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Is Australia Just Lagging the Canadian Policy Tightening Party?

Canada’s decision to raise interest rates overnight to 1 percent raises questions about whether there’s guidance to be found for Australia, given the similarities between the resource-rich former British colonies.

Both are transitioning to non-resource business investment, exports are solid and their housing markets are moderating. Australia’s jobs market is even outperforming Canada’s, notes Su-Lin Ong, head of Australian economic and fixed-income strategy at Royal Bank of Canada. The key difference: the outlook for household spending and the trajectories for growth.

“There is ongoing downward pressure on Australian wages given the elevated currency, which is contributing to the need to be more competitive,” Ong said. “And we expect greater divergence in major trading partner growth next year, with a likely moderation in Chinese activity in 2018 in contrast to an expected pickup in U.S. GDP to 3 percent.”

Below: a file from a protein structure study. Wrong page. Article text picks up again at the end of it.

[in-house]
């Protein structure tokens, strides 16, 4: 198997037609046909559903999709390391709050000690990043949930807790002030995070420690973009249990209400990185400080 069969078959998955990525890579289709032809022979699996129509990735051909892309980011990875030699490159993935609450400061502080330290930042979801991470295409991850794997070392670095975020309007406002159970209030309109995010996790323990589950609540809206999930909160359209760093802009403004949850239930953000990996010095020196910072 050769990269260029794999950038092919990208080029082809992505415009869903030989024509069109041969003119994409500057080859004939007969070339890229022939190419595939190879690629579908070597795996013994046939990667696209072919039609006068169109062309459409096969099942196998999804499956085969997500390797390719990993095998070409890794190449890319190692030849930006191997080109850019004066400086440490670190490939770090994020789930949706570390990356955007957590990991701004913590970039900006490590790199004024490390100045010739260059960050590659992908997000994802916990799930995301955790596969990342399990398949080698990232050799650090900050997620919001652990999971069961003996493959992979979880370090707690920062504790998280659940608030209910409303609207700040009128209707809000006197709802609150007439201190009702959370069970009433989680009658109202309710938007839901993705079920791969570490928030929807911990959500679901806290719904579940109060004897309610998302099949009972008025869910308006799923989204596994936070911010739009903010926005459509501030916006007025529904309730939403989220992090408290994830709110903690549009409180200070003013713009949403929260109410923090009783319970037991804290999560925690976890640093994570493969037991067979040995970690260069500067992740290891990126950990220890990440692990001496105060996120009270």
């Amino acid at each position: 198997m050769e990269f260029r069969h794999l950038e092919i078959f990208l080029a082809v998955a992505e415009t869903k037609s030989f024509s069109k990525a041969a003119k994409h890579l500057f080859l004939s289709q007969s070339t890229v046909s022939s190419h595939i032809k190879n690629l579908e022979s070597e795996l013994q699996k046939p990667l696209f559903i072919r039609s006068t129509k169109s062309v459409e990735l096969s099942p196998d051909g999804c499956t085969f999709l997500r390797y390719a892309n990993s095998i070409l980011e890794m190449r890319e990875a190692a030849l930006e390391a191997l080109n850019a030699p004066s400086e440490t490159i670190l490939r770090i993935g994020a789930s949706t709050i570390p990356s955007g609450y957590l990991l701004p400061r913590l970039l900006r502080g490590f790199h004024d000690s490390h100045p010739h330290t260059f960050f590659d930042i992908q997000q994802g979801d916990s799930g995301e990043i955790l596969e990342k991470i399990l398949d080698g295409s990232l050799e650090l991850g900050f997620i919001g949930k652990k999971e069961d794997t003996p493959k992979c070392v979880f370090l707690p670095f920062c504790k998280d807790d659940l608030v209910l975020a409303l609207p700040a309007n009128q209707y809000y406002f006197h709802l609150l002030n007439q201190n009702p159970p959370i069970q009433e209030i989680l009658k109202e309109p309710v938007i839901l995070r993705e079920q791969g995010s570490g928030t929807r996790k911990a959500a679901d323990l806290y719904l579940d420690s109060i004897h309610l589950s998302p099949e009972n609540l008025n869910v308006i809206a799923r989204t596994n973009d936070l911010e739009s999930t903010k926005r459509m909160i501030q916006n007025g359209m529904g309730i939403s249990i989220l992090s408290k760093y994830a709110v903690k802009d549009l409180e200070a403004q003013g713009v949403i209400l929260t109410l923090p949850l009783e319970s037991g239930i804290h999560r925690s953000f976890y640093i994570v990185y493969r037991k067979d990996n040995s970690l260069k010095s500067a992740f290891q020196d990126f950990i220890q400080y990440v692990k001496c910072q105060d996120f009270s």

Australia’s household debt is at eye-watering levels, wages are stagnant and utility prices are rocketing, constraining discretionary spending. Throw in a higher Aussie dollar making life harder for exporters and import-competing industries, and the Reserve Bank of Australia is likely to be on hold at 1.5 percent for an extended period -- it’s already been 13 months.

In contrast, Ong says, the Bank of Canada’s October meeting is likely to deliver an upgrade to GDP forecasts, confirm a closing in the output gap and point to further hikes ahead. “Our BoC forecasts are currently under review, with upside risk to our end-2018 forecast of 1.5 percent implying a further narrowing in the RBA-BoC differential,” she said.

In other words, no pointers to be found from Canada.

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